Review of CD with compositions by Kabalevsky

Internet Edition compiled by Onno van Rijen

Updated 23 July 2006

"The Comedians", suite for small orchestra opus 26
"Romeo and Julia", musical sketches for large symphony orchestra opus 56
"Colas Breugnon", opera in three acts opus 24 (Overture)

Armenian Philharmonic Orchestra
Loris Tjeknavorian (conductor)


Kabalevsky’s light, melodious touch is well displayed in these three orchestral suites, whose content coincides exactly on the two records. His best-known piece remains the overture to Colas Breugnon (three more pieces from the opera are included), and this is played with a certain amount of verve by Jelvakov and the Moscow Symphony Orchestra; Tjeknavorian takes it a little more slowly with the Armenian Philharmonic, but the extra clarity, which is also found in the recording itself, helps the liveliness.

Of the other music, the Galop from The Comedians, delivered rather more punchily by the Armenians than by the Muscovites, has become something of a popular hit in Russia. The play was written for a children’s theatre in 1939 by the Jewish playwright Mark Daniel, who died young the following year. It is on the unlikely subject of Johannes Gutenberg, and was originally entitled The Inventor and the Comedian; it includes some attractive pieces in Kabalevsky’s trouble-free vein of easily accessible music. His Shakespeare scores test his range a good deal further – they include Measure for Measure – and in this music for Romeo and Juliet he succeeds better with the sprightlier pieces than in the love music or with the death scene for the star-crossed lovers. There is a sombre movement for Friar Laurence that has a half-allusion to Tchaikovsky’s Fantasy-Overture; this is played gravely by Jelvakov, but with intensity and a sense of doom by Tjeknavorian, who also gives the death scene a stronger atmosphere of tragedy and mourning.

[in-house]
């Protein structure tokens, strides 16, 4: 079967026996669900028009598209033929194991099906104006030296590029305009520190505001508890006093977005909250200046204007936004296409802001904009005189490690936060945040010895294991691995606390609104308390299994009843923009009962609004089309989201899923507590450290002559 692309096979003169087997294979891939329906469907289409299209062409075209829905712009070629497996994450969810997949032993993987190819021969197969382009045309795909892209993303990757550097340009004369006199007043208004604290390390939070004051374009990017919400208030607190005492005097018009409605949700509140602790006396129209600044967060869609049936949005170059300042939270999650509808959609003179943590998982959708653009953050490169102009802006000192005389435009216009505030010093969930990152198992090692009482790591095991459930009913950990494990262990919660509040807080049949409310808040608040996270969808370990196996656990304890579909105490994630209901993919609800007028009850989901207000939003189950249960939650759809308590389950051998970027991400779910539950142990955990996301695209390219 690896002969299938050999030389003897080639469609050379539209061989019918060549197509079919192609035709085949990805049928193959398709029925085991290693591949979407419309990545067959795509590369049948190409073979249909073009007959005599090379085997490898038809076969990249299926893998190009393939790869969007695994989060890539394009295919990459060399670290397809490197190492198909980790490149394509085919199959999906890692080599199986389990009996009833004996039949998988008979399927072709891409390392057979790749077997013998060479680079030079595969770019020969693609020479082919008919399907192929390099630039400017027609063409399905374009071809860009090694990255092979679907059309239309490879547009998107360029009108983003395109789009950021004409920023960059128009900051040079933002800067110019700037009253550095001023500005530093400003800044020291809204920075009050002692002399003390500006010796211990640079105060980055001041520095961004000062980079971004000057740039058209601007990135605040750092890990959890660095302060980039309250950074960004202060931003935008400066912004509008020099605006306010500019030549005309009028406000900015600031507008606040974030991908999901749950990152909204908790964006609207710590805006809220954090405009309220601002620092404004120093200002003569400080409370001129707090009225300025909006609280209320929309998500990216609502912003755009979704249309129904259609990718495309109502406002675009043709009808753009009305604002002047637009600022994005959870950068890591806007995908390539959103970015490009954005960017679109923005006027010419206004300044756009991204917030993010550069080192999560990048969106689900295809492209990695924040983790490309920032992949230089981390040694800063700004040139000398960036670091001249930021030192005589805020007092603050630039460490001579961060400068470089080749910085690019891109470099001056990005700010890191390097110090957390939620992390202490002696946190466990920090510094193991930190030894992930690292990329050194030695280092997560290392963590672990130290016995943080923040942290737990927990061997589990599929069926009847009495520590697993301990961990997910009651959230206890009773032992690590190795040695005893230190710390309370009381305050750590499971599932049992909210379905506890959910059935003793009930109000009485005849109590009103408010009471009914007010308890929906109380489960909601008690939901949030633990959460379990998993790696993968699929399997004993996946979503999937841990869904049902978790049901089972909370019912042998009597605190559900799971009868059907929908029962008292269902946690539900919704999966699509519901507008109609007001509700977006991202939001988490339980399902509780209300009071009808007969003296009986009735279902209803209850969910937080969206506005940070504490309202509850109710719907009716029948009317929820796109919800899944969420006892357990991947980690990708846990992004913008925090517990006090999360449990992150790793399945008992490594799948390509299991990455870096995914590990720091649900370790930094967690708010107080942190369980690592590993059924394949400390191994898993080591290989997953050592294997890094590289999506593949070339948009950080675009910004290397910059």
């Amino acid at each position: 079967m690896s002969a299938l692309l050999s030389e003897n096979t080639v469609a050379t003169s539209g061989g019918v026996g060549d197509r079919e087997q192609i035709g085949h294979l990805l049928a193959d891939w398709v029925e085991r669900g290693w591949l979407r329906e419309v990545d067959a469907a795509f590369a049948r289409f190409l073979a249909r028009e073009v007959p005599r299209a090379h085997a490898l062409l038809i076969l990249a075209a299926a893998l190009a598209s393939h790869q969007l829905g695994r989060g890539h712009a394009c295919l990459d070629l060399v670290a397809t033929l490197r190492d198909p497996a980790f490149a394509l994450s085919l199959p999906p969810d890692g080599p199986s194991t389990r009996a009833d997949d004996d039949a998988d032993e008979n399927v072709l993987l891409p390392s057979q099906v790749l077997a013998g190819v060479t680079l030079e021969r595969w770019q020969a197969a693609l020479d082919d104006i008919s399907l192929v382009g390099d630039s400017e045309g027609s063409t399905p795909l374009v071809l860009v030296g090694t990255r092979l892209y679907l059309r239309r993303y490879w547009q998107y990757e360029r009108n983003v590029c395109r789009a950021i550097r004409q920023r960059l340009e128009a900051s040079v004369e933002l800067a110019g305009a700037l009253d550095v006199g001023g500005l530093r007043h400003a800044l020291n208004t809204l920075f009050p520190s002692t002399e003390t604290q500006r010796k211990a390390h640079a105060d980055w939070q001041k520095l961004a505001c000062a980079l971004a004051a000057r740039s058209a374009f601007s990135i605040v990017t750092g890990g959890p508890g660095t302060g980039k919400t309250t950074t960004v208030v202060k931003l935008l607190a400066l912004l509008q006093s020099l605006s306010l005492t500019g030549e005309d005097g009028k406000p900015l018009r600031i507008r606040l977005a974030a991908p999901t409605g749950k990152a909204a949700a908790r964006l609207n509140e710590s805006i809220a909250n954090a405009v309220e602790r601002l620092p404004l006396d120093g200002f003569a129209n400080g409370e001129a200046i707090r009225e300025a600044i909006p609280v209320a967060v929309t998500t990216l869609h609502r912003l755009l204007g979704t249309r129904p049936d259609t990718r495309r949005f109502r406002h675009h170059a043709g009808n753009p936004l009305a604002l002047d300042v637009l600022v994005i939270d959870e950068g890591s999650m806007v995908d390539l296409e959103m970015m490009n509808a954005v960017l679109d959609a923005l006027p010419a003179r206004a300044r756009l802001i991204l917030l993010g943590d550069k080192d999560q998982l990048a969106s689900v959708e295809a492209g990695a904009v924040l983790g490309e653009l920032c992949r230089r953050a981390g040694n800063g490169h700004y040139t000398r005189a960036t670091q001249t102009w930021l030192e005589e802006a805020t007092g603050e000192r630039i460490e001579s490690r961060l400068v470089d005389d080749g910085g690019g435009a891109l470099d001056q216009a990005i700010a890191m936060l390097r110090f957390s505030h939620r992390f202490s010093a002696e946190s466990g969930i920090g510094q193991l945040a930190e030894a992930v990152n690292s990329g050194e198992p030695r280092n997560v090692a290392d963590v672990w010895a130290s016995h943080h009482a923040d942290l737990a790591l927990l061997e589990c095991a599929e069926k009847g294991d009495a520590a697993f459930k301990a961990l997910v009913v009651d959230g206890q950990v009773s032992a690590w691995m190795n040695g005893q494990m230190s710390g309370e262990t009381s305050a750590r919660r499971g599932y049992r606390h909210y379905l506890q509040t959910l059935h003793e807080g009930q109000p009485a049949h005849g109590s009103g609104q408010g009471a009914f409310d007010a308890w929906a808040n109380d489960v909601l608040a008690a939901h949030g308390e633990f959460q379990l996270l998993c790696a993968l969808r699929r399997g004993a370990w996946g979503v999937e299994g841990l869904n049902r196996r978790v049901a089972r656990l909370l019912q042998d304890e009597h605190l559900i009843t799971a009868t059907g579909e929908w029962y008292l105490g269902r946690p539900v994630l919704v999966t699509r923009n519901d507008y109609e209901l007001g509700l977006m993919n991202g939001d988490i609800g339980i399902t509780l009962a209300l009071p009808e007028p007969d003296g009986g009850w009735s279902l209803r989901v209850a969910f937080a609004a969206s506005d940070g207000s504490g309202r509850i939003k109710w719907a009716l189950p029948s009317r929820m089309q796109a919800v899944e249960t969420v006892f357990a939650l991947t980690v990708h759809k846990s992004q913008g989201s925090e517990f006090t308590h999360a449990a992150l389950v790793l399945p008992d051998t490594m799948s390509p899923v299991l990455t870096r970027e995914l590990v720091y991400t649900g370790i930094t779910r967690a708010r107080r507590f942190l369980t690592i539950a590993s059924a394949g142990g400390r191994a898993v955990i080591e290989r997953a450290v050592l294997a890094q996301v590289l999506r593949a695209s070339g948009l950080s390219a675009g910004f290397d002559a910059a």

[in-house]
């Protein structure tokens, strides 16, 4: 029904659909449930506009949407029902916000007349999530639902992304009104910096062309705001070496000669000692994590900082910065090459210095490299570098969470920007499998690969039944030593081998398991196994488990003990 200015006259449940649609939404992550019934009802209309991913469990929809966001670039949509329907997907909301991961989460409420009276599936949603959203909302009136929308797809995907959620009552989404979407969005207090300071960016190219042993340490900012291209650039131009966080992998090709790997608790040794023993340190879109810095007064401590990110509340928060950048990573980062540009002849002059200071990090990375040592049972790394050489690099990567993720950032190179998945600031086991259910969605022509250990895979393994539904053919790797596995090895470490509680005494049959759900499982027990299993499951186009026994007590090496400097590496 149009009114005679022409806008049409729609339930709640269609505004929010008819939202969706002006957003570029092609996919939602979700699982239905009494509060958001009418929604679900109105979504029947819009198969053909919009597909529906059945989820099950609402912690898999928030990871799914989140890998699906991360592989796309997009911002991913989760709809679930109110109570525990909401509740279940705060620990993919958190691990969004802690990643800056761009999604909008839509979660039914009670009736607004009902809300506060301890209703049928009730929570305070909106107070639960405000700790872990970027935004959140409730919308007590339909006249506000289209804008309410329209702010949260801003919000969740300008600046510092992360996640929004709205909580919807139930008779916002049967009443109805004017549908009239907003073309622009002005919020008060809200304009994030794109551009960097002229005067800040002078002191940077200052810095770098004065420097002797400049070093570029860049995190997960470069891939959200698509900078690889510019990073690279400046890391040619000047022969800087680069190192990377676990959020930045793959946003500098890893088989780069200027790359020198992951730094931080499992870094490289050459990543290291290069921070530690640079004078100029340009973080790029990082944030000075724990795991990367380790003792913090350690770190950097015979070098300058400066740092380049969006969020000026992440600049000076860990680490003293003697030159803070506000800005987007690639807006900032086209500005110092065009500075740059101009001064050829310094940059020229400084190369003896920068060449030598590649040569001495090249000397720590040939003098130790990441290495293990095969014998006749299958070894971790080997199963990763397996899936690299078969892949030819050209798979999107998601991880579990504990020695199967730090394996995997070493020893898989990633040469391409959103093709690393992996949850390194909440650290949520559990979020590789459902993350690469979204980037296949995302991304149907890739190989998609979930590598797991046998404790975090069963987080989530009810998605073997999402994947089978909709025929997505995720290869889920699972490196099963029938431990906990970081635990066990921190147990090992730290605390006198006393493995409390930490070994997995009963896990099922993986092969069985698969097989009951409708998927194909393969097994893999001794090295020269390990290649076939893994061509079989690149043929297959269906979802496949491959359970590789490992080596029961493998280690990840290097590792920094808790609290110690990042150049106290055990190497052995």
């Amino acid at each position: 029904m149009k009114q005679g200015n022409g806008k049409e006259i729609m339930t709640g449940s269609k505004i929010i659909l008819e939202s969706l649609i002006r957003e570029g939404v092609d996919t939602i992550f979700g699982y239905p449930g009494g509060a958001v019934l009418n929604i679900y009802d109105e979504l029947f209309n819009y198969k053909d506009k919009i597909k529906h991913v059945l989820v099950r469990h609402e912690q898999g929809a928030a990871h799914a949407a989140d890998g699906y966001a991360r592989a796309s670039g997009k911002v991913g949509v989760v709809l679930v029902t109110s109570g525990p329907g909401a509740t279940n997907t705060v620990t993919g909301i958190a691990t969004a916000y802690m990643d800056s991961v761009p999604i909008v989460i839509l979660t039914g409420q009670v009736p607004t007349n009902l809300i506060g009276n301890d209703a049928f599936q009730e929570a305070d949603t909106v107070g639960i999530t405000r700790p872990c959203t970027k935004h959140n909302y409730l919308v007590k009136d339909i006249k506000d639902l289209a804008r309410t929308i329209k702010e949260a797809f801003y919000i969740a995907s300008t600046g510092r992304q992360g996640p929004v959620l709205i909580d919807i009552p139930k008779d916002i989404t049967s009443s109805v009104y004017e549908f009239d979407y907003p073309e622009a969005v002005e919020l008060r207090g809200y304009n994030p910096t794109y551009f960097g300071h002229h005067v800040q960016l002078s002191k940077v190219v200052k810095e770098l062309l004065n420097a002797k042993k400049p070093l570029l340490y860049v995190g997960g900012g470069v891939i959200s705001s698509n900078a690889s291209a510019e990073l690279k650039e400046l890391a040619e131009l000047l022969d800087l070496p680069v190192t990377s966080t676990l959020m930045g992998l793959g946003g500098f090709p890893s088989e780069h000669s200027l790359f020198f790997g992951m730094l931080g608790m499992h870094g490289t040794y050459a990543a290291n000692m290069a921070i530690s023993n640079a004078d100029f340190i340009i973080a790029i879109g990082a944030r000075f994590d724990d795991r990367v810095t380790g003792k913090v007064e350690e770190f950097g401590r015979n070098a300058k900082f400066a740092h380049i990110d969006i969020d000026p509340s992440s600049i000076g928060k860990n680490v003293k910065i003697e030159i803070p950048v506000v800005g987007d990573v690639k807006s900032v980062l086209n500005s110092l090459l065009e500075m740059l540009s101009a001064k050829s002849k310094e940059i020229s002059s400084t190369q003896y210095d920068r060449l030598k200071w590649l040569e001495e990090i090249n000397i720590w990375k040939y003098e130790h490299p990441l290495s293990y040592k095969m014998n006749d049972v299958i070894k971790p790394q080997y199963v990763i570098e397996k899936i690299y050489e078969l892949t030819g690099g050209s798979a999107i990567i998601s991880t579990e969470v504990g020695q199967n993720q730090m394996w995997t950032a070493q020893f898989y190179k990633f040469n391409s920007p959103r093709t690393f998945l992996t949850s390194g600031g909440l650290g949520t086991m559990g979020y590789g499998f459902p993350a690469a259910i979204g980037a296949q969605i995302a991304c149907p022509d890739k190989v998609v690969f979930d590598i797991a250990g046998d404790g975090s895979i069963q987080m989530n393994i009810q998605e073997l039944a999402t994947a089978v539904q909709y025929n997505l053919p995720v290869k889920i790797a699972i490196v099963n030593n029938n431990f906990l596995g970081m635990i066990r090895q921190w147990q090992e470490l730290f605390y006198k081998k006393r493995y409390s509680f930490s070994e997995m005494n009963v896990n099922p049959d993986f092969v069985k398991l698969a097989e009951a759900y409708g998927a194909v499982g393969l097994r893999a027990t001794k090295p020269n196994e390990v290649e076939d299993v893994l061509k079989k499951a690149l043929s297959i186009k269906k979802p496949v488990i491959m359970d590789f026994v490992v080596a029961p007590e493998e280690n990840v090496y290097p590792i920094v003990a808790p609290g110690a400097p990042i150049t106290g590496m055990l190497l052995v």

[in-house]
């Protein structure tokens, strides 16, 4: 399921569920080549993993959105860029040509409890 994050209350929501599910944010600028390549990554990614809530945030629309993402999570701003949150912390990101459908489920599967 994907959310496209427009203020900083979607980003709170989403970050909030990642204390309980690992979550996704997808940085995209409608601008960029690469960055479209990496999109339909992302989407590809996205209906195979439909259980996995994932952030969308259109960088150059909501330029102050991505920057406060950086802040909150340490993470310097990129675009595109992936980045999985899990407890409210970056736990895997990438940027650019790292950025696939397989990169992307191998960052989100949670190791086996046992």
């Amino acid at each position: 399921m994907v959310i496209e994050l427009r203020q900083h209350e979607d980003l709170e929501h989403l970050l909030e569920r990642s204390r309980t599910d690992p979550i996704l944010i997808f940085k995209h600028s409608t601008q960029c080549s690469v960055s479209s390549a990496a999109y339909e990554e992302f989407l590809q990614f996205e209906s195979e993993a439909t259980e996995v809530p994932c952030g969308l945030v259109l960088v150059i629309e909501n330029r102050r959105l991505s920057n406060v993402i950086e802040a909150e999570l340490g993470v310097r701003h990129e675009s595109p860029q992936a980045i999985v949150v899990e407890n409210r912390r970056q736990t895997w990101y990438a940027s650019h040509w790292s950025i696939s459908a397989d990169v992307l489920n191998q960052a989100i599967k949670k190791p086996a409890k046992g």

These latter pieces sit a little uneasily with the predominantly bright, cheery music; but without knowing more about the nature of the production, staged in 1956 for the theatre named in honour of one of Russia’s great pioneers of the twentieth-century theatre, Yevgeny Vakhtangov, or even whether there is more music that did not fit into a suite, it is unfair to question the balance of the moods. What we have is some predominantly fresh and agreeable music, agreeably played especially by Tjeknavorian.

John Warrack
Gramophone, December 1996

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